During a break, I asked the monsignor, who seemed very "up" on liturgy, to identify the source of the opening antiphon on the first week of Ordinary Time because the line is unattributed in my missal:
Upon a lofty throne, I saw a man seated, whom a host of angels adore, singing in unison: Behold him, the name of whose empire is eternal.
He thought it sounded like Revelation or Daniel. Sure, but it's not a direct quotation. I've found the phrase in Latin, too.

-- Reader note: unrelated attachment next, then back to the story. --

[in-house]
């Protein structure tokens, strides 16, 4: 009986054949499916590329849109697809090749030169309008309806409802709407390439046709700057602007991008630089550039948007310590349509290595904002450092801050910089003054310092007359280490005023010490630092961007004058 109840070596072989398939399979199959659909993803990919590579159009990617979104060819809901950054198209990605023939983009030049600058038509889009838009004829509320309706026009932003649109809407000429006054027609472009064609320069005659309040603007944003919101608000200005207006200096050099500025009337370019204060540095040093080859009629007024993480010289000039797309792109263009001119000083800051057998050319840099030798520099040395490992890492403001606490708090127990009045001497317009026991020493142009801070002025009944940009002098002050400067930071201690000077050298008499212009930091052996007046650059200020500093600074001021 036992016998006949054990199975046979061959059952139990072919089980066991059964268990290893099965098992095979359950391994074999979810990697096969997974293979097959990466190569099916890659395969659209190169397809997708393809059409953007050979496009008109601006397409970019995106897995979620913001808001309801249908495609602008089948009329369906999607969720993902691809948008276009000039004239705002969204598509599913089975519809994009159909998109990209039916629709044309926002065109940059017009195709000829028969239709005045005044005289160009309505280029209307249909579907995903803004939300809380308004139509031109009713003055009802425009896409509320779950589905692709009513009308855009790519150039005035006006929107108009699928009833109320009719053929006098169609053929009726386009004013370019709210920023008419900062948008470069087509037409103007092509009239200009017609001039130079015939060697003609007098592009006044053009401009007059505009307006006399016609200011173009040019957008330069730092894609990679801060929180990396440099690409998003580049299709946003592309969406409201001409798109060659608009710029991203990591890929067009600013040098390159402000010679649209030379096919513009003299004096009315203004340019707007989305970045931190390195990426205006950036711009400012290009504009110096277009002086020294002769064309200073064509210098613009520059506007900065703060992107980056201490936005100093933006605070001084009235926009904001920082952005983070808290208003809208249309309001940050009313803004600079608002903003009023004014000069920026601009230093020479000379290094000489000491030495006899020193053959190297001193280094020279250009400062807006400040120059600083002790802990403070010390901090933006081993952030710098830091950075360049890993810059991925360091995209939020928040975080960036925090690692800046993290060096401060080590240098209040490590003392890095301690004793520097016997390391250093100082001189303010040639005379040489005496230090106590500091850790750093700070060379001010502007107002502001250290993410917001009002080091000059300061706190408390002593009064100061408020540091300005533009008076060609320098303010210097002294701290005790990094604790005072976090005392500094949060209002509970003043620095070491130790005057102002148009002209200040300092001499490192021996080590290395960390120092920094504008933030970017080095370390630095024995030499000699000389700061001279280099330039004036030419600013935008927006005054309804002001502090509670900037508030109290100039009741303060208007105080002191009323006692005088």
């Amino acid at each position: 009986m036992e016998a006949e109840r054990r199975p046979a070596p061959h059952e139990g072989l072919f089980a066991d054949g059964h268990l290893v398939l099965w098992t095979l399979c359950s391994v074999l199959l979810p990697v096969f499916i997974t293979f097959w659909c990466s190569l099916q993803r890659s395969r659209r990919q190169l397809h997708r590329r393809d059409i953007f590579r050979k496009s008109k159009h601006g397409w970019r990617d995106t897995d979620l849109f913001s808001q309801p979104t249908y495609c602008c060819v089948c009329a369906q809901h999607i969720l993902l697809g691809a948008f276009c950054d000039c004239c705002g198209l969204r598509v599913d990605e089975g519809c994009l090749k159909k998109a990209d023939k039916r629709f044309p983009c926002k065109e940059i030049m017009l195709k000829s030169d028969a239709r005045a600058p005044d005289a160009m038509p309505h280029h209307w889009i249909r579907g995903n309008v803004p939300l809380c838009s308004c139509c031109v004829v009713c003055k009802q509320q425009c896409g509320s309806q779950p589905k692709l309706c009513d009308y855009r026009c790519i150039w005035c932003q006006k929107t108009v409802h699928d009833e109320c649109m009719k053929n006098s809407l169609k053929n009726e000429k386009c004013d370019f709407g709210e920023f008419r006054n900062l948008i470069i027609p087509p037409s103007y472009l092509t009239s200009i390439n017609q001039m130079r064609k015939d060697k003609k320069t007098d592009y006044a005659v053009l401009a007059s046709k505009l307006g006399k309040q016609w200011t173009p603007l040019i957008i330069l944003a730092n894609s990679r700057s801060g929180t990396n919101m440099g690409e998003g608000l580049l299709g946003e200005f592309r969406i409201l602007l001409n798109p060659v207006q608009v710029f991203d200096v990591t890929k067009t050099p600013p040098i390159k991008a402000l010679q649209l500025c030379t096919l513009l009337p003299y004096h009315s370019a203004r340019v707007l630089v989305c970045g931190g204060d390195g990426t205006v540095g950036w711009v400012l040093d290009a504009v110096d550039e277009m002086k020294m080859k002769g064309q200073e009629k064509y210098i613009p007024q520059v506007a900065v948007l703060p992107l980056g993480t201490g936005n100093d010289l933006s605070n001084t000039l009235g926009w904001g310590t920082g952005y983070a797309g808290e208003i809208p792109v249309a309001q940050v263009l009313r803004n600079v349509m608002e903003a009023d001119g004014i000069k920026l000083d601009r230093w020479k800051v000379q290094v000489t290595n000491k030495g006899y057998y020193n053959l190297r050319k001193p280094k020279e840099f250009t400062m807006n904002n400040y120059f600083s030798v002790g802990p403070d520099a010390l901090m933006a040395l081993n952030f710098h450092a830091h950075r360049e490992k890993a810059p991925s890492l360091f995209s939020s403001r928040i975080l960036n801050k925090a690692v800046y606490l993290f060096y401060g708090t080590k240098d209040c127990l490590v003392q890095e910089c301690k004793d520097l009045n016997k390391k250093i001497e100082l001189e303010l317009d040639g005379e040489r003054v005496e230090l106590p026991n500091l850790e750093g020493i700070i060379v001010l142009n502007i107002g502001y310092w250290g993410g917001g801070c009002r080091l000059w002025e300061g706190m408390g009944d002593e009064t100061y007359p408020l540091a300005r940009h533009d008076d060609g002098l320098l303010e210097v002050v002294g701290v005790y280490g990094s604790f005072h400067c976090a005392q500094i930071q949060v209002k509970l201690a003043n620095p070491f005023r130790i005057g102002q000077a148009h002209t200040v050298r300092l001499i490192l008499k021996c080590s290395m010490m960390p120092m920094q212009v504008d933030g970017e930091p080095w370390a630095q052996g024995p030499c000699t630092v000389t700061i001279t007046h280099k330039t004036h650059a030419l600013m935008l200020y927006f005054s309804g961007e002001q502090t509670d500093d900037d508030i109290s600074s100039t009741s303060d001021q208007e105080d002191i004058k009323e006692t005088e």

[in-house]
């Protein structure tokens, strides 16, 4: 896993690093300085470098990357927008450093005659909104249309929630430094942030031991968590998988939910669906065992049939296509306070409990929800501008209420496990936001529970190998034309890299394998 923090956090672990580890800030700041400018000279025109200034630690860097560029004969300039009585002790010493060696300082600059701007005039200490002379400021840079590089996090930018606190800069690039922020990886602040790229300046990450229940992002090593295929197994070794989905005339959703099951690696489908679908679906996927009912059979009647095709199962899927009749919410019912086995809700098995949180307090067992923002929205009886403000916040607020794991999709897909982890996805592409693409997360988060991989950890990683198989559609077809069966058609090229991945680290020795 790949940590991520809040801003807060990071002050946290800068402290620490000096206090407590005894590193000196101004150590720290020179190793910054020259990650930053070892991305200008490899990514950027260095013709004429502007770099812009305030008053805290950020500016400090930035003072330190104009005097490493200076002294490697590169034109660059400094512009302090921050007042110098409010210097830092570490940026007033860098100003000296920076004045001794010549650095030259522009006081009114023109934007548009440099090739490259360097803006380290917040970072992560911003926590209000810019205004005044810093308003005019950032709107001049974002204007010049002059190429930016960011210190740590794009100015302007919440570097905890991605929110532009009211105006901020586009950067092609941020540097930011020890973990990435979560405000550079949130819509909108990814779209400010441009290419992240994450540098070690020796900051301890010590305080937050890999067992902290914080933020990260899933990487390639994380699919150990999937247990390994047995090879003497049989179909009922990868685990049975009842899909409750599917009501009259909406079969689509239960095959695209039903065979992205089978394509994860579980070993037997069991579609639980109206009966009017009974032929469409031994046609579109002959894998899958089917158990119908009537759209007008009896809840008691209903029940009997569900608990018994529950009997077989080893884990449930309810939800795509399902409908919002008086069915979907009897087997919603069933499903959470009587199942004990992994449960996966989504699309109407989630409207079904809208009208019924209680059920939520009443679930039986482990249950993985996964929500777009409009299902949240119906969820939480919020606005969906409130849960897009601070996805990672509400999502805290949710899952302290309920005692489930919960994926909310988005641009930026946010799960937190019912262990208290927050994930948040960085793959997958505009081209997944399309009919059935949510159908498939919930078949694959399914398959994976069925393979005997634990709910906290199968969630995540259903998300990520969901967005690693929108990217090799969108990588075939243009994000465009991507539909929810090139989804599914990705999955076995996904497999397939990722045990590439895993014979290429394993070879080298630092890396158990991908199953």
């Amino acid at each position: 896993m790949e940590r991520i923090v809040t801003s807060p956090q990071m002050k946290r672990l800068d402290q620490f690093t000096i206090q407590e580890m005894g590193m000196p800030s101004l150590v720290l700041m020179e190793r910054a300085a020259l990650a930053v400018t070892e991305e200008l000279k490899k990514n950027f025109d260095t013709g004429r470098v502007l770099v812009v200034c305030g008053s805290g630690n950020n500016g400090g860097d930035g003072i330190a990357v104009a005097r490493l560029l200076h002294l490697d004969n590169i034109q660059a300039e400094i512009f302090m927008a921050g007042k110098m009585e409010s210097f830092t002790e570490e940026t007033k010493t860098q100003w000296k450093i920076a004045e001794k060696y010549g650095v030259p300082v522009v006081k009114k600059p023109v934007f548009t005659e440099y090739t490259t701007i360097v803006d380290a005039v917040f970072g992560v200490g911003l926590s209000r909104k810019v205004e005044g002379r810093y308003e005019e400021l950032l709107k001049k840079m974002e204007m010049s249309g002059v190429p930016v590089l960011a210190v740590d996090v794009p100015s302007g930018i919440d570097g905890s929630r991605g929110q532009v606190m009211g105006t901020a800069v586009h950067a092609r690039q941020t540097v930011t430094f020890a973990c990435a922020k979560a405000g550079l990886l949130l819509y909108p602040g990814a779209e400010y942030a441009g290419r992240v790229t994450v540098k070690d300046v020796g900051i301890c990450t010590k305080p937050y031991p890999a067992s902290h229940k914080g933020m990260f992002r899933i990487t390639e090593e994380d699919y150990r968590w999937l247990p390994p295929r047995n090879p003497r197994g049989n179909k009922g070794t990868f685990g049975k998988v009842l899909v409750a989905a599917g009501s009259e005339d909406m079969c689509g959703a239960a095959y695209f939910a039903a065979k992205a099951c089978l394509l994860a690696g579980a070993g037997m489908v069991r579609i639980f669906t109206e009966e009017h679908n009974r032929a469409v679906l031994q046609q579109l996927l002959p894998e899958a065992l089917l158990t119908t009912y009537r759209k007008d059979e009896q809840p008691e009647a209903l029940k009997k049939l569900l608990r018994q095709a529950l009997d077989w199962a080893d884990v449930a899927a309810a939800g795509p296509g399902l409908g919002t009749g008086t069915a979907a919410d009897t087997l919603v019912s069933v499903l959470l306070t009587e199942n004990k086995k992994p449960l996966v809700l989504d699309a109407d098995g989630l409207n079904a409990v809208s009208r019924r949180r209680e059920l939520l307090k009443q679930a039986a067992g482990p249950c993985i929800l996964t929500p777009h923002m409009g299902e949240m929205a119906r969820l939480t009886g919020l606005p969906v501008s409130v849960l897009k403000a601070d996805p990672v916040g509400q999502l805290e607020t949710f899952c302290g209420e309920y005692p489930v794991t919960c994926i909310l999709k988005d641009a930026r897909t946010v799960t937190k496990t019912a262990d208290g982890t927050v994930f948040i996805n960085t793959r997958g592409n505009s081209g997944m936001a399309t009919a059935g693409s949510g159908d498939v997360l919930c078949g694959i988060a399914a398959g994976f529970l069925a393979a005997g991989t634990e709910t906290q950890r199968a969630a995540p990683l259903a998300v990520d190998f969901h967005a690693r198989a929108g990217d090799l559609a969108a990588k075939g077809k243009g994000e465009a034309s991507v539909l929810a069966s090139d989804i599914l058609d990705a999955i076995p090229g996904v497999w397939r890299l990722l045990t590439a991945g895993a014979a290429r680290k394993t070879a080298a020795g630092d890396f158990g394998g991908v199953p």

In excelso throno vidi sedere virum, quem adorat multitudo Angelorum psallentes in unutii ecce cujus imperii nomen est in aeternum.
The phrase is attributed in online texts to Revelation1 4:2 and 5:11 and Ps. 99:1. It's also attributed in online texts to Daniel 7:9, 10, 13, 14 and Isaiah 6:1-3.

A Facebook friend had posted that she's be at a used curriculum sale just down the street from Notre Dame in Lawrenceville. So, when my workshop ended, I drove over to the Holy Trinity Lutheran Church which was hosting the sale to surprise her. She was surprised!

1 Offenbarung, abbreviated "Offb"

Sunday, May 05, 2013